“Aside from J. Searle Dawley’s 1910 version of Frankenstein for the Edison Company, and moving through James Whale’s 1931 interpretation which pretty much put the ’stamp’ on the monster, the years have not been kind to Frankenstein’s creation. Bride of Frankenstein (1935) and Son of Frankenstein (1939) have some value, especially since Boris Karloff returned to the role that made him famous, but this ‘golden period’ was short lived.

Universal soon relegated the monster to series of inferior sequels, and by 1943 was ‘teaming’ the monster with their creation The Wolf Man to generate flagging audience interest, only to dispose of the monster altogether in 1944’s House of Frankenstein and 1945’s House of Dracula, to say nothing – literally nothing – of 1948’s Abbott and Costello Meet Frankenstein.

With this rather witless burlesque, Universal had seemingly run out of ideas. Yes, in the late 1950s Hammer Films effectively re-imagined the monster with Terence Fisher’s 1957 production of The Curse of Frankenstein, precisely because they were barred by Universal from using any visual, narrative or thematic elements of their version of the monster’s exploits, yet after an initial run of success, the final entries in the Hammer series also fell victim to diminishing returns.

Subsequent interpretations, from numerous other filmmakers, have been even more threadbare. My paper takes its title from the 1942 film The Ghost of Frankenstein, one of the last credible films in the original Universal series, and asks the question, ‘What are we to do with, or make of, the Frankenstein monster in the 21st century?’

Tracing the monster in film from its beginnings to the present, we see a disturbing but not altogether unexpected trend. Newer iterations of the classic tale feature more special effects, but less real content. Universal is right now planning to reboot their classic monsters with yet another version of The Mummy, starring Tom Cruise, with new versions of Frankenstein and Dracula to follow. But will any of these versions have lasting impact, or value? [. . .]

Copying the Marvel and DC Universe method of churning out franchise films on a regular basis, Universal is plowing ahead with a similarly designed program of entries in the coming years, with Johnny Depp tentatively attached as the lead in a reboot of The Invisible Man; Dwayne ‘The Rock’ Johnson potentially linked to a reboot of The Wolf Man; a remake of the 2004 film Van Helsing; Scarlett Johansson tagged for a remake of The Creature from The Black Lagoon; and Javier Bardem, perhaps, as the monster in a remake of The Bride of Frankenstein, with Angelia Jolie considered for the role of the Bride, as part of a project to create the Universal Monster universe.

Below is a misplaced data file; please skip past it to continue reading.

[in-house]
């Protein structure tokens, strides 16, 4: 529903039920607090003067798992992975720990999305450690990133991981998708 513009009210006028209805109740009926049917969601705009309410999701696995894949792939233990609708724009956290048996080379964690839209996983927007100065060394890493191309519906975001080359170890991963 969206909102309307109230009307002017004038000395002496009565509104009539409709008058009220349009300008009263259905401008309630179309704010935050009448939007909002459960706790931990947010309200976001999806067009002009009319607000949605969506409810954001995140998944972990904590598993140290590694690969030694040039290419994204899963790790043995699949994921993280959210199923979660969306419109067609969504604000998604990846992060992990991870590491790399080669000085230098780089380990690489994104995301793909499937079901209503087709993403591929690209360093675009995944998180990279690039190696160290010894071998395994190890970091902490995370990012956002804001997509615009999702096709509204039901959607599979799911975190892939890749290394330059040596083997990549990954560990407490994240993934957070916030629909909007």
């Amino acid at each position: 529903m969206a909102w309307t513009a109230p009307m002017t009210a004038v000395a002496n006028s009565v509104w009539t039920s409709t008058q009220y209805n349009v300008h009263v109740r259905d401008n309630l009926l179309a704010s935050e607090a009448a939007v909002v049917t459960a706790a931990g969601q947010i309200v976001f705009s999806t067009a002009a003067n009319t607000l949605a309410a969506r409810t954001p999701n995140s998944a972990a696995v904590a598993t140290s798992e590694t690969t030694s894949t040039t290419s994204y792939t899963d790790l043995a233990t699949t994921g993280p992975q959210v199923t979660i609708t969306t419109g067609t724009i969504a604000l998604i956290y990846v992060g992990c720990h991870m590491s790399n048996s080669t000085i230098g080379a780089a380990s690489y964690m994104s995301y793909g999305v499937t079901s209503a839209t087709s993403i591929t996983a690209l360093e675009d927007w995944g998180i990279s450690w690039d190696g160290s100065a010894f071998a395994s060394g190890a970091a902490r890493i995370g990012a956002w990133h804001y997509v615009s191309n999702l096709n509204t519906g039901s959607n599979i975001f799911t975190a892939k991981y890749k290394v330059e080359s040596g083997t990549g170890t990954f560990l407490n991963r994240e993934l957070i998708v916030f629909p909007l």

Noted Universal chairperson Donna Langley of this strategy, ‘we have to mine our resources. We don’t have any capes [in our film library]. But what we do have is an incredible legacy and history with the monster characters. We’ve tried over the years to make monster movies — unsuccessfully, actually. So, we took a good, hard look at it, and we settled upon an idea, which is to take it out of the horror genre, put it more in the action-adventure genre and make it present day, bringing these incredibly rich and complex characters into present day and reimagine them and reintroduce them to a contemporary audience.’

But I would argue that it’s not going to work; that it hasn’t worked thus far; and that it won’t work in the future. The Frankenstein legend, and with it The Wolf Man, The Mummy, and Dracula are not material for a ‘Bourne’ or ‘Mission: Impossible’ series – all this will do is degrade the material further. What is needed is a creative force like the Hammer team, which takes the material seriously, and treats each project with the utmost care and attention, placing the emphasis on character, setting, and thematic development, rather than relying on special effects and fleeting star power to put these forthcoming projects across in the marketplace.

Hammer understood Gothic horror; it’s an English tradition. Universal, in the 1930s, had a sort of second hand comprehension of the genre through the lens of German Expressionism and British stage versions of the source materials, as brought to life by British (James Whale) or German émigrés such as Curt Siodmak and Karl Freund. The new Universal films are strictly an attempt to artificially jump start creations that need a firm re-grounding in their source material. In these films and others, we will get only a simulacric vision of these mythic characters, especially Victor Frankenstein and his creation; in short, all we will get is the ghost of Frankenstein.”

So, that’s where this stands at the moment – a few days before Christmas, 2016.

Peter Cushing Resurrected for “Rogue One: A Star Wars Story”

December 17th, 2016

Peter Cushing, the renowned British actor who appeared in the first Star Wars, is back on the screen.

As Kristopher Tapley and Peter Debruge report in Variety, “when audiences flock to multiplexes this weekend to see Gareth Edwards’ Rogue One: A Star Wars Story, they’re in for a blast from the past.

The film, which takes place just before the events of George Lucas’ 1977 original installment, brings actor Peter Cushing back to cinematic life through the use of state-of-the-art visual effects wizardry to reprise the role of Grand Moff Tarkin.

A British actor — Guy Henry, star of BBC series Holby City — was employed to portray the character physically on set, while in post-production, his work was replaced with a rather impressive Cushing performance by the artists of Industrial Light & Magic.